After the first few shows I had a couple of days spare which mostly I used to get acquainted with Toronto – or rather ‘Terron-oh’. On a bus tour of the city the guide informed us that no native would pronounce the second ‘T’.
“T stands for tourist here.”
The Canadian accent is nasal and quite fast – but they pronounce their ‘O’s with a soft and slightly owl-like hoot. So ‘About’ becomes ‘Ab-hoo-t’ and so on.
The bus tour itself was a good introduction to Toronto’s various districts – like many cities, most of them distinguished by race or income bracket – hence Chinatown and Little Italy, etc, or Posh Town and Hippie Ville, etc.
Back in the 1960s Yorkville to the north had been the heart of the hippie movement and the folk-rock music scene. When the city extended the subway line to Yorkville making the district accessible to downtown, the hippies were ejected and the area began the rise to its present opulence. It is now home to five-star hotels, ultra-chic shops, and mega-dollar real estate.
Coming south from Yorkville, the tour passed the University of Toronto. The buildings closely resemble those of Harvard University in Boston USA. As Harvard has always refused to allow any movie or TV crews to film on its premises, Toronto University has become the go-to stand-in for Harvard.
Visible throughout the city, the CN Tower is the emblematic symbol of Toronto and even Canada as a whole. Its initials stand for ‘Canadian National’ and the one sure-fire way to rile a native is to mistakenly call it the ‘CNN Tower’ in reference to the US TV company. It appears that one method of determining a unit of weight here is to judge what something would weigh in moose. Hence the revolving restaurant at the top of the CN tower is capable of carrying 35 moose. It also houses the highest wine cellar in the world.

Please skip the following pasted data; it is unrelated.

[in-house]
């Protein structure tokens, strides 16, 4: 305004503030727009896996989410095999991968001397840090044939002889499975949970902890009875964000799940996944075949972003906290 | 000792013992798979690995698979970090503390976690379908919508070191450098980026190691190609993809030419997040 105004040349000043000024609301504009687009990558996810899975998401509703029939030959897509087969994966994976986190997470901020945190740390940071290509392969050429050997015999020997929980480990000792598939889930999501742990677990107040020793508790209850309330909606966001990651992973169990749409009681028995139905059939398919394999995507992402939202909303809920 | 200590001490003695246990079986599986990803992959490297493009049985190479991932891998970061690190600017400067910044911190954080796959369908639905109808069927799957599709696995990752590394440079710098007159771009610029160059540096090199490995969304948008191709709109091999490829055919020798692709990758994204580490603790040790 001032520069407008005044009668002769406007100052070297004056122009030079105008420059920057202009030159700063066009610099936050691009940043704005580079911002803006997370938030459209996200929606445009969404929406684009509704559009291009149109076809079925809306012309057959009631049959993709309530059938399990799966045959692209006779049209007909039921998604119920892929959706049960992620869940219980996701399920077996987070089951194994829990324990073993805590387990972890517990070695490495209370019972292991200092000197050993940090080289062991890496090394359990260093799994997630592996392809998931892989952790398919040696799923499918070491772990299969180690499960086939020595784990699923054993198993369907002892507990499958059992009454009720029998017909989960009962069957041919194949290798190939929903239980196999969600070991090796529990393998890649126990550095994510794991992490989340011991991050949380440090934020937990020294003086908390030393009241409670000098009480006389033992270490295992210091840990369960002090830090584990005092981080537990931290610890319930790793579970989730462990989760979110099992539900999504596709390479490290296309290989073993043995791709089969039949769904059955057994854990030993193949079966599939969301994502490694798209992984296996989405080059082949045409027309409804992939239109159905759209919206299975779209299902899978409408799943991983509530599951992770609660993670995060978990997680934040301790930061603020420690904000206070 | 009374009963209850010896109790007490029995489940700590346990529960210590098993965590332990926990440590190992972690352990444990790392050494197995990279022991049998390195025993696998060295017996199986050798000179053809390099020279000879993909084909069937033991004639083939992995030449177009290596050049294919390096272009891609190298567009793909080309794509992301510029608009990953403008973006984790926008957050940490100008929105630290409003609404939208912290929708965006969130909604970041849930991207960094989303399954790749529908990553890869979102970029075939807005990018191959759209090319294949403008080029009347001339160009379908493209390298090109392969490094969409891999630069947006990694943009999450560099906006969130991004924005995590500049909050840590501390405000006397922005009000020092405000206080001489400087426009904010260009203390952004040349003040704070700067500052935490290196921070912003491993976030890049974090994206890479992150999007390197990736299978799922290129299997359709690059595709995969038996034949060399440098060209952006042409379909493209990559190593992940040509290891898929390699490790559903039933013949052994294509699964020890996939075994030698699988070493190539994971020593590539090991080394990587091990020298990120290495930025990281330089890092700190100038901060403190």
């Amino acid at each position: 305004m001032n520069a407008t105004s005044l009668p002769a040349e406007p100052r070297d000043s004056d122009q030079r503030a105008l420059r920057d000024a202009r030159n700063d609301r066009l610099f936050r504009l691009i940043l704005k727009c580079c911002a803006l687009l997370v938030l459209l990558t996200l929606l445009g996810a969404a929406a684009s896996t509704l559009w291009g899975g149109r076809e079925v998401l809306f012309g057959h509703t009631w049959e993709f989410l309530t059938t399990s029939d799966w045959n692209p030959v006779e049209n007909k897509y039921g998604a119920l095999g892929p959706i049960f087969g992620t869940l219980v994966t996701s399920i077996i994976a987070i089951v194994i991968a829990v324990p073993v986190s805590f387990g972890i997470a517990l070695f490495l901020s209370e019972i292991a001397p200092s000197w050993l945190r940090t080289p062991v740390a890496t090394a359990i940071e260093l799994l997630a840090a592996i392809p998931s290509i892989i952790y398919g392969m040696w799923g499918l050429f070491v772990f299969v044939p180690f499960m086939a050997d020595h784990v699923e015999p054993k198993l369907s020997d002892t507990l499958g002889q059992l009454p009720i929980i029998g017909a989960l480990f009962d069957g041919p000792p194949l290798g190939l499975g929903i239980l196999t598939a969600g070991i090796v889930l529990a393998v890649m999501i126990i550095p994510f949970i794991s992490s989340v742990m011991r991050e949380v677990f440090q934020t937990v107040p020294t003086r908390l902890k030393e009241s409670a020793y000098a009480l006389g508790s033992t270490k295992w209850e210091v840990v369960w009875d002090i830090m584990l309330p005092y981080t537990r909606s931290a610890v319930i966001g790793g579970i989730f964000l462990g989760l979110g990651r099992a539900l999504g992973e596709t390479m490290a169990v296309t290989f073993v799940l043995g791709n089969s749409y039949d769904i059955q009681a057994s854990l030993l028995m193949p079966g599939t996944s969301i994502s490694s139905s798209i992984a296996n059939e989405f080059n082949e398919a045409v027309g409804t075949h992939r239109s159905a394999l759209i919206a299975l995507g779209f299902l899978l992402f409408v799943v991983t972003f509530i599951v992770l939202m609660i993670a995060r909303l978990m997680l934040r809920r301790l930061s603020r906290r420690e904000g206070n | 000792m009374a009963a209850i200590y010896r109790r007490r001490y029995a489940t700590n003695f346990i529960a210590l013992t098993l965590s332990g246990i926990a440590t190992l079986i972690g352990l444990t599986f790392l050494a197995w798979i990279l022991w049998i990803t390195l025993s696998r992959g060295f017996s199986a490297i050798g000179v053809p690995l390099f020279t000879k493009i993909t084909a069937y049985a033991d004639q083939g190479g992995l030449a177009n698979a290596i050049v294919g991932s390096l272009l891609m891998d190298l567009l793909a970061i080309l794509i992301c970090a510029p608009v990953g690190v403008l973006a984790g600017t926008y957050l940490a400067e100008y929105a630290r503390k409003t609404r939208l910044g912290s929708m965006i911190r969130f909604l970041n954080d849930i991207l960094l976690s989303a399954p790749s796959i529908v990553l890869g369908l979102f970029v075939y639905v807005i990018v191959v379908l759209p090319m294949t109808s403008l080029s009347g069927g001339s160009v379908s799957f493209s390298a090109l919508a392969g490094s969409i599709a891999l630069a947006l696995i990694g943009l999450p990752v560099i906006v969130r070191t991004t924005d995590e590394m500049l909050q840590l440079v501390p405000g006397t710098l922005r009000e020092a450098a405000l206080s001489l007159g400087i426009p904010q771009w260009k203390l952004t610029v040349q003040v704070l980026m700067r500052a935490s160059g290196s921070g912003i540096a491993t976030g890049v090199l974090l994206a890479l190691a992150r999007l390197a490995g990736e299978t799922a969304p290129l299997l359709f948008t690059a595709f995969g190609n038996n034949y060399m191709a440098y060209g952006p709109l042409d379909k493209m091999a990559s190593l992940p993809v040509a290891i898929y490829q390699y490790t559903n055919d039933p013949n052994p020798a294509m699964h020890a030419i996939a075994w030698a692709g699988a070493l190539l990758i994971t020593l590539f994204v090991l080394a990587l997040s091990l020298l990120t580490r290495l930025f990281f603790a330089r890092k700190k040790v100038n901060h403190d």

Still attempting to trace Oscar Wilde’s elusive trail through Toronto I tried to find the site of the Grand Opera House where he gave his main lecture. I knew it had been demolished – I now found out why. In 1919, its owner Ambrose Small disappeared with a large sum of money. In the resulting outcry it turned out that he had also maintained a secret sex den at the theatre where he and his mistresses indulged themselves. In a city known at the time as ‘the Methodist Rome’, such behaviour was well beyond the pale. The GOP was levelled and the land is now occupied by a 68-storey office block.
Passing near the main Union railway station, we caught a quick glimpse of the ice-floe choked harbour and beyond it the freezing Lake Ontario. This also had a faint Wildean echo. When he gave his lecture in Montreal, Oscar had upset his audience by describing their mountain as ‘a hill’. A Toronto paper had commented that if he described Toronto harbour as a pond ‘there will be nothing for it but to put him in it!’
I had a definite quest at the next destination. I knew that the Art Gallery of Ontario had some pictures by a Canadian painter called Homer Watson. Wilde had met him and praised his work. After a lengthy search during which the gallery attendants had denied all knowledge of the man, I located two of his paintings tucked away somewhere at the rear of the building. They were disappointing – very small and rather dull landscapes. I couldn’t understand what Oscar had seen in them, especially as he called Watson ‘the Constable of Canada’? Maybe on the spur of the moment Oscar had just overdone the praise. In one town he had complimented his hosts on the magnificence of Canadian tea and cigarettes, only to be told they were both imported.
However the trip to the AGO was certainly not a waste of time as in a further gallery I came across the work of somebody previously unknown to me – one Cornelius Kreighoff. Kreighoff is not one of the great painters – he probably isn’t even in the upper echelons. His human figures sometimes bordered on the cartoonish, and the paintings lacked the fluidity needed to really live. But nevertheless, he had recorded a fascinating slice of French Quebec frontier life in the 1840s.